For this bunch, the GOP debates are just an add-on to the spectacle. They see a clutter of faces debating on the screen and pick out one or the other as a target for their enthusiasm. There’s a black one! There’s a woman! There’s the big Texan who’s so tough! Slowly it dawns on them that a particular face puts on a much better show than the others. This face has a versatile set of expressive skills and emits well-formed sentences put together on the fly. It scores at will against the hated moderators, the MSM chumps who stand in for the forces that want to smother America.

Excitement gathers. The face’s owner now enjoys a boom so large it looks like the will of the party, the massing together of a final decision. Forty percent in the polls, my word! But, abruptly, the voters remember that the face is also a person, the same person whose history is such a mess. What reminds them? More television. Romney and Ron Paul place their ad buys; the massing of the party’s will turns out to be just another bounce of the ball.

Newt is now trying to rebuild. Like Rick Perry and Herman Cain, he didn’t bother too much with campaigning until just recently. But he’s going to start a big bus tour in Iowa; instead of being a deflated TV fad, he’ll try his luck as a corporeal, three-dimensional candidate. I suspect that’s not his best format. Good campaigners have to talk with people; Newt talks at people.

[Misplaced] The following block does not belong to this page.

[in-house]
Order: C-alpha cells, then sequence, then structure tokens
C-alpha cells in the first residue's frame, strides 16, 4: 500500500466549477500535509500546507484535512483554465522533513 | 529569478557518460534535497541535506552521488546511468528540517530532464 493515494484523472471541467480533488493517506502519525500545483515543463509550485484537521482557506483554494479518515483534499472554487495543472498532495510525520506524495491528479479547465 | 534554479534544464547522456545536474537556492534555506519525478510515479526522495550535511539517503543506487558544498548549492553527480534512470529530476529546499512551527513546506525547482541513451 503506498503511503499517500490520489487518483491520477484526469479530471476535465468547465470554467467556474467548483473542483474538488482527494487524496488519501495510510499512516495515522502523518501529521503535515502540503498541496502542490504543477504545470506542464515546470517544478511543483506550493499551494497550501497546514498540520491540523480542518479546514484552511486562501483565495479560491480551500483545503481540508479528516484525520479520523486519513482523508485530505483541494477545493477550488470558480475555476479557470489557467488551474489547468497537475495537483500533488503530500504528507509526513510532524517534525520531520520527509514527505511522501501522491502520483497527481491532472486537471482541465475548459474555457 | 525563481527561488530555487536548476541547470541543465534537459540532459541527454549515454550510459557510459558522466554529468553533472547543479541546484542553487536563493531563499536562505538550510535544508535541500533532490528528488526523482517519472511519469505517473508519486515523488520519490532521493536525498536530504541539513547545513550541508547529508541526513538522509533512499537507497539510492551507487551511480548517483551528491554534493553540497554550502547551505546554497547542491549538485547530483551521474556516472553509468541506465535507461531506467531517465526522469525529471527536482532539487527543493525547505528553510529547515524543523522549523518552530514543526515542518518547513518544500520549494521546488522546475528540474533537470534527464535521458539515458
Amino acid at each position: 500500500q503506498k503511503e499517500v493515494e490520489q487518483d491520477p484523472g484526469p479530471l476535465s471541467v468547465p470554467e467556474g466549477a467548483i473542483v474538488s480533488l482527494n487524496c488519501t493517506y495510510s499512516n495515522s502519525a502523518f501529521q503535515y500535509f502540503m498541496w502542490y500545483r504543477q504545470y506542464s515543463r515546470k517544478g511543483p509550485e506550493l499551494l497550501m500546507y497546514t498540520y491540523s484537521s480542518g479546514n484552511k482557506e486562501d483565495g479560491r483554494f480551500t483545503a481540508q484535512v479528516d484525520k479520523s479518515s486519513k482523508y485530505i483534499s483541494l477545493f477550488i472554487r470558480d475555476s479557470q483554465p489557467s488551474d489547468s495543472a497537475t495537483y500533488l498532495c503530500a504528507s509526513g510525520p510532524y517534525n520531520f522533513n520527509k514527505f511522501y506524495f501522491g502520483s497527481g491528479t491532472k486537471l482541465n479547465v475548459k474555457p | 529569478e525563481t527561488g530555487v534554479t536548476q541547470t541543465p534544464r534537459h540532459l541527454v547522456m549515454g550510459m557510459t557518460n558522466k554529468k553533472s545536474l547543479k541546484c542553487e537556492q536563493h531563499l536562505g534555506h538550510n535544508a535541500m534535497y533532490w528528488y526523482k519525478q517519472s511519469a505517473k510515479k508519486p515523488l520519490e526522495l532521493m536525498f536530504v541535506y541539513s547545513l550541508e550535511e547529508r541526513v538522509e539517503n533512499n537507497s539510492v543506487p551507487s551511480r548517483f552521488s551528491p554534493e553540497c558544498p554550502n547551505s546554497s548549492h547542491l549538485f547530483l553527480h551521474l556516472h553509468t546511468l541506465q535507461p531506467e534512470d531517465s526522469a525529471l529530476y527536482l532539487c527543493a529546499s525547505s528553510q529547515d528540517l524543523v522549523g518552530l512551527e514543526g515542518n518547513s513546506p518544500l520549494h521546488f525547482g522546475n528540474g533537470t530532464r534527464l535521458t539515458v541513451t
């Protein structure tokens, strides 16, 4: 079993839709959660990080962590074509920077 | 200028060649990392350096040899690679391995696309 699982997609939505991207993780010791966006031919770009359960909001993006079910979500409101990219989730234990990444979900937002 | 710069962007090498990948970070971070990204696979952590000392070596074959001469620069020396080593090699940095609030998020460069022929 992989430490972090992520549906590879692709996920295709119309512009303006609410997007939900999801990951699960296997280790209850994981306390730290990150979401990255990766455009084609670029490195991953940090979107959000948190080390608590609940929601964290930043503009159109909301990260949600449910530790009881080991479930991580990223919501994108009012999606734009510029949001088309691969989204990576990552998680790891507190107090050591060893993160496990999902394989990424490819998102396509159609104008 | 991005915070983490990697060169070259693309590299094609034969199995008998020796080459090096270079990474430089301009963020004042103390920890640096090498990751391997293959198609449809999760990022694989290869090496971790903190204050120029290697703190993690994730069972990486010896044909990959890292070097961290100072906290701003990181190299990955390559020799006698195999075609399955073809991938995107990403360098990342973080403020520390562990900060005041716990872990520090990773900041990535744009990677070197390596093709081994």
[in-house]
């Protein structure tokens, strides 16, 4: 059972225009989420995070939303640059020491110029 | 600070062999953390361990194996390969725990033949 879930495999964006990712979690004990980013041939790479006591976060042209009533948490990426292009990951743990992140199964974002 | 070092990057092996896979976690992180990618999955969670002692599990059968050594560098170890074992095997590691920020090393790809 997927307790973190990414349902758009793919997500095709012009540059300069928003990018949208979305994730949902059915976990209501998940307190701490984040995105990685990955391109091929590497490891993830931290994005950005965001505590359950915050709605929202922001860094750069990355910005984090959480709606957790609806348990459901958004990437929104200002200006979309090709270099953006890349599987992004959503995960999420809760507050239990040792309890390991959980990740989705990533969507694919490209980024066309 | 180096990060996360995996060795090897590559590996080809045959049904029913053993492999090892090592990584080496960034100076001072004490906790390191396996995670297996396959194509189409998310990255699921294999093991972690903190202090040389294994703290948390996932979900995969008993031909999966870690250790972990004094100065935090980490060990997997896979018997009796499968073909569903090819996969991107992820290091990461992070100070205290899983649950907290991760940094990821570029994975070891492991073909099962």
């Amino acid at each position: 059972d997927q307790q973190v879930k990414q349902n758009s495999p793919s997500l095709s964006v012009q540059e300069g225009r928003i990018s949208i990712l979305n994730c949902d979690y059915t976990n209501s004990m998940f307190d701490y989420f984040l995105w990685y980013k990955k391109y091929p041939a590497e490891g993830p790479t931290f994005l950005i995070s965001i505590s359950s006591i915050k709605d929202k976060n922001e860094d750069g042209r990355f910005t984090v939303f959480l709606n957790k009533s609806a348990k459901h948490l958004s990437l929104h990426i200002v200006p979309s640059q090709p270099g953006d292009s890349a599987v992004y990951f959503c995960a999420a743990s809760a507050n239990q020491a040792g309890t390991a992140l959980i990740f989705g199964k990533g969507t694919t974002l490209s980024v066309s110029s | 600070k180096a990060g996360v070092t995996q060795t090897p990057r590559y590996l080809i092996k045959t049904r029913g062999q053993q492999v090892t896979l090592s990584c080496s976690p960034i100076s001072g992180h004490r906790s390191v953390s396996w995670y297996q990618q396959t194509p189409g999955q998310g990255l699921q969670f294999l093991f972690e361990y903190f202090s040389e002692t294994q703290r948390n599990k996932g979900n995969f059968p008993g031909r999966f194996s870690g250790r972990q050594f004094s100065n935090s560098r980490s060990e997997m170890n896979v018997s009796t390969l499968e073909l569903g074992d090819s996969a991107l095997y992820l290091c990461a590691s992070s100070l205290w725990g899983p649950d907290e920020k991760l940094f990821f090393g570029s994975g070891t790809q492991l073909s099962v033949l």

Who else is there? Ron Paul leads in Iowa, but he says we should look at the nukes issue from Iran’s point of view—good luck with that. If he hangs on after the field narrows it will be as a Jesse Jackson candidate, somebody who keeps getting beat but represents a philosophy whose adherents won’t go away. Maybe Jon Huntsman will make his move. He and Romney are the only Republican candidates who are not obviously disqualified to be president, and Huntsman has the further advantage of not being Romney. The press could write comparisons to the Obama-Hillary battle.

But Hillary and Obama had the benefit of a party that actually wanted a president. Though nobody likes Romney, they wouldn’t dislike him so much if they would just let him stop lying about himself. The poor man brought universal health care to Massachusetts and did it the way Republicans said they wanted to do it. But then Obama used the same approach to bring universal health care to the country, and anything Obama does must be a threat to freedom. Romney found out that what Republicans want most is to hate their enemy. Tackling and solving a big problem has become a liability for him, something he has to soft-shoe around, because it gets in the way of the Republican opera.

Now it turns out that a crucial slice of the Republican electorate is waiting for the hero of the opera to show up: not someone who gets things done in the real world, but someone who helps them vent their feelings, the candidate that feeds their fantasies. They sample the faces on the TV and watch them go pop. The process has its own charms for them, like stacking pennies or twisting string has its charms for the autistic. They’ve gone into their other place. The worst of it is they want to take the rest of us with them.